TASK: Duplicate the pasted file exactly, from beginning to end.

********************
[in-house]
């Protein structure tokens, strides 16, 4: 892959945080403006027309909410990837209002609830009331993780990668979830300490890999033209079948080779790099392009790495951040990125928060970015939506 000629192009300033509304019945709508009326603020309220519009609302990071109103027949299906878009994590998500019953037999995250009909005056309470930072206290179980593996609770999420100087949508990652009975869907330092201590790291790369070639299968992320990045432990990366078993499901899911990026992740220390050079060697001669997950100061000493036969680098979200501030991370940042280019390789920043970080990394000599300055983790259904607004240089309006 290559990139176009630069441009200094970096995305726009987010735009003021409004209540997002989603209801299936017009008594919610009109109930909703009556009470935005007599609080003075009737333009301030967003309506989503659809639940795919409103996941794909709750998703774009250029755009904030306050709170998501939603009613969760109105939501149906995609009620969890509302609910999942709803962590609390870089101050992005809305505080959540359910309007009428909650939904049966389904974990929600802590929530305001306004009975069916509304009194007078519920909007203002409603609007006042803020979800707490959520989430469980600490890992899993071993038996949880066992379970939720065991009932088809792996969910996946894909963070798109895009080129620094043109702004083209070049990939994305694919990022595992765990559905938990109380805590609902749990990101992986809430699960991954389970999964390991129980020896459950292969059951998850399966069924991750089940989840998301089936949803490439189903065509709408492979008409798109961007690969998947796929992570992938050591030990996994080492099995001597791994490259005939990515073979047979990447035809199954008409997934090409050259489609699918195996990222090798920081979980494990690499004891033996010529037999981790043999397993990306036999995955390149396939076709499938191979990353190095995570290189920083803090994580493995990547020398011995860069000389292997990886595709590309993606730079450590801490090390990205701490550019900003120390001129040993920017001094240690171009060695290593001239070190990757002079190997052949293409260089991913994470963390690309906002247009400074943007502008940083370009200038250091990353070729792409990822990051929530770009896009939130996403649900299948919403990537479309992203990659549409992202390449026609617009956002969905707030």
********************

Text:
[in-house]
């Protein structure tokens, strides 16, 4: 892959945080403006027309909410990837209002609830009331993780990668979830300490890999033209079948080779790099392009790495951040990125928060970015939506 000629192009300033509304019945709508009326603020309220519009609302990071109103027949299906878009994590998500019953037999995250009909005056309470930072206290179980593996609770999420100087949508990652009975869907330092201590790291790369070639299968992320990045432990990366078993499901899911990026992740220390050079060697001669997950100061000493036969680098979200501030991370940042280019390789920043970080990394000599300055983790259904607004240089309006 290559990139176009630069441009200094970096995305726009987010735009003021409004209540997002989603209801299936017009008594919610009109109930909703009556009470935005007599609080003075009737333009301030967003309506989503659809639940795919409103996941794909709750998703774009250029755009904030306050709170998501939603009613969760109105939501149906995609009620969890509302609910999942709803962590609390870089101050992005809305505080959540359910309007009428909650939904049966389904974990929600802590929530305001306004009975069916509304009194007078519920909007203002409603609007006042803020979800707490959520989430469980600490890992899993071993038996949880066992379970939720065991009932088809792996969910996946894909963070798109895009080129620094043109702004083209070049990939994305694919990022595992765990559905938990109380805590609902749990990101992986809430699960991954389970999964390991129980020896459950292969059951998850399966069924991750089940989840998301089936949803490439189903065509709408492979008409798109961007690969998947796929992570992938050591030990996994080492099995001597791994490259005939990515073979047979990447035809199954008409997934090409050259489609699918195996990222090798920081979980494990690499004891033996010529037999981790043999397993990306036999995955390149396939076709499938191979990353190095995570290189920083803090994580493995990547020398011995860069000389292997990886595709590309993606730079450590801490090390990205701490550019900003120390001129040993920017001094240690171009060695290593001239070190990757002079190997052949293409260089991913994470963390690309906002247009400074943007502008940083370009200038250091990353070729792409990822990051929530770009896009939130996403649900299948919403990537479309992203990659549409992202390449026609617009956002969905707030």